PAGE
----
“Our reputation is not good. I would urge everybody today to make sure we get right behind our industry bodies. We need to raise the profile of what we do as a broker.”

McManus said he passionately believed in the future of the broker, although the role in insurance distribution seemed to be decreasing. He pointed to Datamonitor, which predicts that brokers’ market share of insurance distribution would decline by 2% by 2018.

However, McManus said brokers could combat this distribution erosion through a clear and thorough understanding of their clients’ needs.

“My sense is that those who get it right are the ones who have got a fantastic understanding of clients and their industry,” he said.

Keynotes

Brendan McManus, Willis:

Willis chief executive Brendan McManus’s presentation focused on the broker’s role as a professional adviser to its clients. He cited figures demonstrating how brokers worry about internal industry issues, such as regulation and compliance, and suggested that clients should always be their number one concern.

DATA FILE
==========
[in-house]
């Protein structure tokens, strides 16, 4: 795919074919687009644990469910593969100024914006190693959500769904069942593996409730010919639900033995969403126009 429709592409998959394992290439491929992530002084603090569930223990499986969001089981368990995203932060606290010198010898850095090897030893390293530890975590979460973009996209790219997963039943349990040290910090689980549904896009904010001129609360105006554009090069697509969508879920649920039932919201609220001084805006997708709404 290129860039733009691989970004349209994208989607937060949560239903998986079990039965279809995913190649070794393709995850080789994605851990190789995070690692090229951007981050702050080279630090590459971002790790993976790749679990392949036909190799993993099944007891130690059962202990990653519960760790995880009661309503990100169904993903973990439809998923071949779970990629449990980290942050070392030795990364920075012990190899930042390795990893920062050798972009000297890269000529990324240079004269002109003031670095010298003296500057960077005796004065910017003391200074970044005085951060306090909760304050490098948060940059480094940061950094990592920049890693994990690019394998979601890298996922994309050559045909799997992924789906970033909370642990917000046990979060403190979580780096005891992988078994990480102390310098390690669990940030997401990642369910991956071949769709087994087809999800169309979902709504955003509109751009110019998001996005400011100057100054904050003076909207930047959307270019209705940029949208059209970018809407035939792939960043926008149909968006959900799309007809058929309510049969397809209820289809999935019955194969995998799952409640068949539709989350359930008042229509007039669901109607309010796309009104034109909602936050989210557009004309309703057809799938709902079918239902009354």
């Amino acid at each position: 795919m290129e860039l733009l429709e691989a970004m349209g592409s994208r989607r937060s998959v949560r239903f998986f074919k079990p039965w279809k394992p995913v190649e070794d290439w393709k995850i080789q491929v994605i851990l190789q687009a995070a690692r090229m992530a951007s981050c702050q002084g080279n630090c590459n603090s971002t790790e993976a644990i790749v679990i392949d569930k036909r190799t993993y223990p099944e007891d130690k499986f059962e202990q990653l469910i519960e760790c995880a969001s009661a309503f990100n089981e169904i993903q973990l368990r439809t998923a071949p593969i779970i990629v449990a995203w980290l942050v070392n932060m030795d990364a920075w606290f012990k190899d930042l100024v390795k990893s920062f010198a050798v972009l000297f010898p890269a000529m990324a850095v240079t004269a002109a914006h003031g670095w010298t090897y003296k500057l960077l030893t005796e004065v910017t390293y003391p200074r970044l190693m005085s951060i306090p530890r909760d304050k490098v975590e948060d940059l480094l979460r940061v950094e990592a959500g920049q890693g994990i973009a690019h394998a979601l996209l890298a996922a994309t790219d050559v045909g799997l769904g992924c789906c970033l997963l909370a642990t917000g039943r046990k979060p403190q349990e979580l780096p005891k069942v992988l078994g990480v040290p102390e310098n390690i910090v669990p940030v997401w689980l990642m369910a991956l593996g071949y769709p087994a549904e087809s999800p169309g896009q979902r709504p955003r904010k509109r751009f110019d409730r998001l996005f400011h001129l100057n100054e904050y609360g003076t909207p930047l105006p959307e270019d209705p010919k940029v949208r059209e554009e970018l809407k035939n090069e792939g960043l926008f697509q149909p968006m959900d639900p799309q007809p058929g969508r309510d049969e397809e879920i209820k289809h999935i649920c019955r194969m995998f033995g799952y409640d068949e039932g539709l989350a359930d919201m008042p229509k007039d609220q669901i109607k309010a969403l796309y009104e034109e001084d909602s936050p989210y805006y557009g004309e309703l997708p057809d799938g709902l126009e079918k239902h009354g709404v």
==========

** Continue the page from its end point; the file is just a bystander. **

McManus also talked about how brokers could do more for their clients – for example, by helping them with claims.

When asked who would pay for this, McManus said that the industry was moving quickly towards a fee-, rather than commission, based model of remuneration.

He also had a clear message for brokers hoping to develop their businesses: specialise. “The days of the generalist insurance broker are gone,” he said emphatically, pointing to Willis’s success in areas of specialism as an example.

Grant Ellis, Broker Network:

At a time when many brokers are planning to float their business, the delegates at Insurance Times’s Broker Leaders Forum heard from someone who has seen it all before.

Broker Network’s founder and chairman Grant Ellis outlined how he had successfully floated the business on the AIM market, multiplying its value 10 times before selling to Towergate for £100m at the very top of the market in 2007.